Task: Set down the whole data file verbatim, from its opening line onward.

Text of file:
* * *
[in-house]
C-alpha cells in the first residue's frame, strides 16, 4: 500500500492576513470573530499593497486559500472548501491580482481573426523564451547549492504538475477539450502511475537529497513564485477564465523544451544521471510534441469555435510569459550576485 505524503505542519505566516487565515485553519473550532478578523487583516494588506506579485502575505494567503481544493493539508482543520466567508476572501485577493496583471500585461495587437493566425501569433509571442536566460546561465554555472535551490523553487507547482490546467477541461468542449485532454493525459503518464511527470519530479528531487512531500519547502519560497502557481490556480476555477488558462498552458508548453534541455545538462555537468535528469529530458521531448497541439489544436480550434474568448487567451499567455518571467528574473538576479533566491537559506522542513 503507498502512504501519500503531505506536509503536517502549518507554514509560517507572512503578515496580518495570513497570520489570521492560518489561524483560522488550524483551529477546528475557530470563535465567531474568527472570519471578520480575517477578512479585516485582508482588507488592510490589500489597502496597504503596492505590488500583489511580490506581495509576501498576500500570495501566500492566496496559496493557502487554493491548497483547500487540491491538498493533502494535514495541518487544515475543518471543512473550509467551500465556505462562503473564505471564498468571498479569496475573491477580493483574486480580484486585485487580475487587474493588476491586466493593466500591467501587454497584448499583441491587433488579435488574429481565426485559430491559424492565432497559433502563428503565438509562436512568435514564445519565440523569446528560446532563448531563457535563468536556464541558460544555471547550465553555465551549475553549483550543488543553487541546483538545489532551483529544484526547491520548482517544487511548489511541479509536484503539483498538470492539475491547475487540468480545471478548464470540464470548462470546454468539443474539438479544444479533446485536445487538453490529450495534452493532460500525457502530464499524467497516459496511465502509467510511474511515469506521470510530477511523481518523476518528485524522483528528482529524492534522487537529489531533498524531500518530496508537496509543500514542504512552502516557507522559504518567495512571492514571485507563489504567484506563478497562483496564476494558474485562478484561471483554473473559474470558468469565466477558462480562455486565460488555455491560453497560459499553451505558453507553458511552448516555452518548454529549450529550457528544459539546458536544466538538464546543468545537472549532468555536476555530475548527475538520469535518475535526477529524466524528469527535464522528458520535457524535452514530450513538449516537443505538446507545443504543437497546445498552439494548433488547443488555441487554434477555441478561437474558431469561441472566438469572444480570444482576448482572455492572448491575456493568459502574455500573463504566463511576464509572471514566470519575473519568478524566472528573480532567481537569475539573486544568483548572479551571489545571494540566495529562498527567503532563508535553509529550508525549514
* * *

[in-house]
C-alpha cells in the first residue's frame, strides 16, 4: 500500500492576513470573530499593497486559500472548501491580482481573426523564451547549492504538475477539450502511475537529497513564485477564465523544451544521471510534441469555435510569459550576485 505524503505542519505566516487565515485553519473550532478578523487583516494588506506579485502575505494567503481544493493539508482543520466567508476572501485577493496583471500585461495587437493566425501569433509571442536566460546561465554555472535551490523553487507547482490546467477541461468542449485532454493525459503518464511527470519530479528531487512531500519547502519560497502557481490556480476555477488558462498552458508548453534541455545538462555537468535528469529530458521531448497541439489544436480550434474568448487567451499567455518571467528574473538576479533566491537559506522542513 503507498502512504501519500503531505506536509503536517502549518507554514509560517507572512503578515496580518495570513497570520489570521492560518489561524483560522488550524483551529477546528475557530470563535465567531474568527472570519471578520480575517477578512479585516485582508482588507488592510490589500489597502496597504503596492505590488500583489511580490506581495509576501498576500500570495501566500492566496496559496493557502487554493491548497483547500487540491491538498493533502494535514495541518487544515475543518471543512473550509467551500465556505462562503473564505471564498468571498479569496475573491477580493483574486480580484486585485487580475487587474493588476491586466493593466500591467501587454497584448499583441491587433488579435488574429481565426485559430491559424492565432497559433502563428503565438509562436512568435514564445519565440523569446528560446532563448531563457535563468536556464541558460544555471547550465553555465551549475553549483550543488543553487541546483538545489532551483529544484526547491520548482517544487511548489511541479509536484503539483498538470492539475491547475487540468480545471478548464470540464470548462470546454468539443474539438479544444479533446485536445487538453490529450495534452493532460500525457502530464499524467497516459496511465502509467510511474511515469506521470510530477511523481518523476518528485524522483528528482529524492534522487537529489531533498524531500518530496508537496509543500514542504512552502516557507522559504518567495512571492514571485507563489504567484506563478497562483496564476494558474485562478484561471483554473473559474470558468469565466477558462480562455486565460488555455491560453497560459499553451505558453507553458511552448516555452518548454529549450529550457528544459539546458536544466538538464546543468545537472549532468555536476555530475548527475538520469535518475535526477529524466524528469527535464522528458520535457524535452514530450513538449516537443505538446507545443504543437497546445498552439494548433488547443488555441487554434477555441478561437474558431469561441472566438469572444480570444482576448482572455492572448491575456493568459502574455500573463504566463511576464509572471514566470519575473519568478524566472528573480532567481537569475539573486544568483548572479551571489545571494540566495529562498527567503532563508535553509529550508525549514